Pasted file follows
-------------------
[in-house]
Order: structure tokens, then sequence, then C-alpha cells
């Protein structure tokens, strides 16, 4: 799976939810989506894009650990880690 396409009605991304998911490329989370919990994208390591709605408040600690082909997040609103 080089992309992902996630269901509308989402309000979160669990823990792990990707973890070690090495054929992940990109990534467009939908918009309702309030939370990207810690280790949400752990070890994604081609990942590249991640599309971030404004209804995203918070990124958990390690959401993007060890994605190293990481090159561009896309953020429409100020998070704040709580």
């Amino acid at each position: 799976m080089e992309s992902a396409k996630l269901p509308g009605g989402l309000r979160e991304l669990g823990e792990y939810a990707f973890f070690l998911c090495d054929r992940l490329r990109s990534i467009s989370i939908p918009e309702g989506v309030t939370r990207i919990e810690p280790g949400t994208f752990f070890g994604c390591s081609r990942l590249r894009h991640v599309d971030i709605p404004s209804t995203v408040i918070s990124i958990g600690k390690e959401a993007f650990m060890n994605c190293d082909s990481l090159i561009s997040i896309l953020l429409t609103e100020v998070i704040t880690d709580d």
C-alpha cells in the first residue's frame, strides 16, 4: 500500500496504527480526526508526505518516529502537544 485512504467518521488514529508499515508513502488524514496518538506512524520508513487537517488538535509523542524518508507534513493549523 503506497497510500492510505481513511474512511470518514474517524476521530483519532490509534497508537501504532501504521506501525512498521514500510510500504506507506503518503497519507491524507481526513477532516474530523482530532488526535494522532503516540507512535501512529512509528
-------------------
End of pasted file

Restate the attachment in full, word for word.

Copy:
[in-house]
Order: structure tokens, then sequence, then C-alpha cells
């Protein structure tokens, strides 16, 4: 799976939810989506894009650990880690 396409009605991304998911490329989370919990994208390591709605408040600690082909997040609103 080089992309992902996630269901509308989402309000979160669990823990792990990707973890070690090495054929992940990109990534467009939908918009309702309030939370990207810690280790949400752990070890994604081609990942590249991640599309971030404004209804995203918070990124958990390690959401993007060890994605190293990481090159561009896309953020429409100020998070704040709580």
């Amino acid at each position: 799976m080089e992309s992902a396409k996630l269901p509308g009605g989402l309000r979160e991304l669990g823990e792990y939810a990707f973890f070690l998911c090495d054929r992940l490329r990109s990534i467009s989370i939908p918009e309702g989506v309030t939370r990207i919990e810690p280790g949400t994208f752990f070890g994604c390591s081609r990942l590249r894009h991640v599309d971030i709605p404004s209804t995203v408040i918070s990124i958990g600690k390690e959401a993007f650990m060890n994605c190293d082909s990481l090159i561009s997040i896309l953020l429409t609103e100020v998070i704040t880690d709580d």
C-alpha cells in the first residue's frame, strides 16, 4: 500500500496504527480526526508526505518516529502537544 485512504467518521488514529508499515508513502488524514496518538506512524520508513487537517488538535509523542524518508507534513493549523 503506497497510500492510505481513511474512511470518514474517524476521530483519532490509534497508537501504532501504521506501525512498521514500510510500504506507506503518503497519507491524507481526513477532516474530523482530532488526535494522532503516540507512535501512529512509528